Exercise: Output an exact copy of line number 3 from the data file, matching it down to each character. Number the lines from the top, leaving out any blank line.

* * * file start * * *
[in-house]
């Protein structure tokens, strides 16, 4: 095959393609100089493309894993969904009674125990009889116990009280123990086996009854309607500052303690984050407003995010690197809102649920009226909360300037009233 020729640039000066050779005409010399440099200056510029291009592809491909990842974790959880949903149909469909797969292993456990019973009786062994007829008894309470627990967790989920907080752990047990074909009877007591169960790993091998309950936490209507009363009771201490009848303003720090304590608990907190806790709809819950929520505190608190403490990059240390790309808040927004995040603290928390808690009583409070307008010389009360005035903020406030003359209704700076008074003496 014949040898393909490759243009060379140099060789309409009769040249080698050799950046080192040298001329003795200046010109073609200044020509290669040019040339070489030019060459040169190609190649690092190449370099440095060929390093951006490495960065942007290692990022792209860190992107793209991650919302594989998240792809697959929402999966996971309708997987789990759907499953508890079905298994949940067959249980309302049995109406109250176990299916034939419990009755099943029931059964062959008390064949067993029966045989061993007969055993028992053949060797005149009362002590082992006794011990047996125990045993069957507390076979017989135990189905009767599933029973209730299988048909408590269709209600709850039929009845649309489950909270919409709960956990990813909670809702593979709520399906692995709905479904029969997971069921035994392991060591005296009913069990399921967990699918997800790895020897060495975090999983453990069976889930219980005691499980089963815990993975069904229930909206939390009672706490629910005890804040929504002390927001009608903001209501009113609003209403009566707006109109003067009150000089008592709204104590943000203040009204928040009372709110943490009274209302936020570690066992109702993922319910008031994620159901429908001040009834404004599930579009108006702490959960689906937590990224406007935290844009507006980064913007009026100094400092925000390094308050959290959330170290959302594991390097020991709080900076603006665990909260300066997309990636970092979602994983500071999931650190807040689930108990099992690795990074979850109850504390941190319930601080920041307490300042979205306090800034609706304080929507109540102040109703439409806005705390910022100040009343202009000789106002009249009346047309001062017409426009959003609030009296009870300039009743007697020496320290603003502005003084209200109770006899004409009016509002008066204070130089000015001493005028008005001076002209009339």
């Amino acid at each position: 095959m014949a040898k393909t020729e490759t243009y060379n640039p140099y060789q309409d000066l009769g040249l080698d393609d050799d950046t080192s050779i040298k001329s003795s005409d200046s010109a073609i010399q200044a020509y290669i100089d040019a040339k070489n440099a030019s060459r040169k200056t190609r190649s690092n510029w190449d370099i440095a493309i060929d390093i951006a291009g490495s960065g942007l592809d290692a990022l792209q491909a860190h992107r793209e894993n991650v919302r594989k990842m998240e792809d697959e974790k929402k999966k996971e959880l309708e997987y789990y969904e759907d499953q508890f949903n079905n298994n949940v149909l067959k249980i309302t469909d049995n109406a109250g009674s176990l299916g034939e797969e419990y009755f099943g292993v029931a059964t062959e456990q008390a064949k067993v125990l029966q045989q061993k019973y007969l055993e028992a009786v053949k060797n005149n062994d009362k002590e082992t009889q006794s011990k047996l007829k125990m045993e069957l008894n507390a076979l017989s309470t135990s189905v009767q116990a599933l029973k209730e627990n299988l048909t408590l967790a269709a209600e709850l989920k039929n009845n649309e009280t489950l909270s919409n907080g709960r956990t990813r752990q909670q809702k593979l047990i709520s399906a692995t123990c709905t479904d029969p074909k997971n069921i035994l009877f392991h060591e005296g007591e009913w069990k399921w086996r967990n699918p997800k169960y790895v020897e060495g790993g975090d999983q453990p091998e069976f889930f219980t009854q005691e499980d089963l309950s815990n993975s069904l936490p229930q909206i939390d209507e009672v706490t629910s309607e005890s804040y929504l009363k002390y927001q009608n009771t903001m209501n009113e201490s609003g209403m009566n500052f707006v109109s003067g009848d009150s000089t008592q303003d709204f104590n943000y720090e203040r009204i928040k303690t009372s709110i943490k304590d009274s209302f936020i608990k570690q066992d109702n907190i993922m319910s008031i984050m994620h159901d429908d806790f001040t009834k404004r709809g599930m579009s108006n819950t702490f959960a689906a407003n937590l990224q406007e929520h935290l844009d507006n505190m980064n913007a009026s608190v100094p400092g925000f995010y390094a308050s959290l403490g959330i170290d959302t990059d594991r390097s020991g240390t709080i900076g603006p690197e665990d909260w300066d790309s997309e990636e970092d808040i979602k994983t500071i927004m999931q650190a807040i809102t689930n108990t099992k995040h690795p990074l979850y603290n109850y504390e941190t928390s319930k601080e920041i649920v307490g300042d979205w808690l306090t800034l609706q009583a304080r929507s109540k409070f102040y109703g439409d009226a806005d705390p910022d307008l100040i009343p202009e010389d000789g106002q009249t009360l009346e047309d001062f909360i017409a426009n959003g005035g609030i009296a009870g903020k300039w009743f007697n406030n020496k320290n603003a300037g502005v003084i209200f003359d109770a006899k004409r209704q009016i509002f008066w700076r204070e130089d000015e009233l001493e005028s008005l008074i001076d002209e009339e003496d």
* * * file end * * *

């Amino acid at each position: 095959m014949a040898k393909t020729e490759t243009y060379n640039p140099y060789q309409d000066l009769g040249l080698d393609d050799d950046t080192s050779i040298k001329s003795s005409d200046s010109a073609i010399q200044a020509y290669i100089d040019a040339k070489n440099a030019s060459r040169k200056t190609r190649s690092n510029w190449d370099i440095a493309i060929d390093i951006a291009g490495s960065g942007l592809d290692a990022l792209q491909a860190h992107r793209e894993n991650v919302r594989k990842m998240e792809d697959e974790k929402k999966k996971e959880l309708e997987y789990y969904e759907d499953q508890f949903n079905n298994n949940v149909l067959k249980i309302t469909d049995n109406a109250g009674s176990l299916g034939e797969e419990y009755f099943g292993v029931a059964t062959e456990q008390a064949k067993v125990l029966q045989q061993k019973y007969l055993e028992a009786v053949k060797n005149n062994d009362k002590e082992t009889q006794s011990k047996l007829k125990m045993e069957l008894n507390a076979l017989s309470t135990s189905v009767q116990a599933l029973k209730e627990n299988l048909t408590l967790a269709a209600e709850l989920k039929n009845n649309e009280t489950l909270s919409n907080g709960r956990t990813r752990q909670q809702k593979l047990i709520s399906a692995t123990c709905t479904d029969p074909k997971n069921i035994l009877f392991h060591e005296g007591e009913w069990k399921w086996r967990n699918p997800k169960y790895v020897e060495g790993g975090d999983q453990p091998e069976f889930f219980t009854q005691e499980d089963l309950s815990n993975s069904l936490p229930q909206i939390d209507e009672v706490t629910s309607e005890s804040y929504l009363k002390y927001q009608n009771t903001m209501n009113e201490s609003g209403m009566n500052f707006v109109s003067g009848d009150s000089t008592q303003d709204f104590n943000y720090e203040r009204i928040k303690t009372s709110i943490k304590d009274s209302f936020i608990k570690q066992d109702n907190i993922m319910s008031i984050m994620h159901d429908d806790f001040t009834k404004r709809g599930m579009s108006n819950t702490f959960a689906a407003n937590l990224q406007e929520h935290l844009d507006n505190m980064n913007a009026s608190v100094p400092g925000f995010y390094a308050s959290l403490g959330i170290d959302t990059d594991r390097s020991g240390t709080i900076g603006p690197e665990d909260w300066d790309s997309e990636e970092d808040i979602k994983t500071i927004m999931q650190a807040i809102t689930n108990t099992k995040h690795p990074l979850y603290n109850y504390e941190t928390s319930k601080e920041i649920v307490g300042d979205w808690l306090t800034l609706q009583a304080r929507s109540k409070f102040y109703g439409d009226a806005d705390p910022d307008l100040i009343p202009e010389d000789g106002q009249t009360l009346e047309d001062f909360i017409a426009n959003g005035g609030i009296a009870g903020k300039w009743f007697n406030n020496k320290n603003a300037g502005v003084i209200f003359d109770a006899k004409r209704q009016i509002f008066w700076r204070e130089d000015e009233l001493e005028s008005l008074i001076d002209e009339e003496d």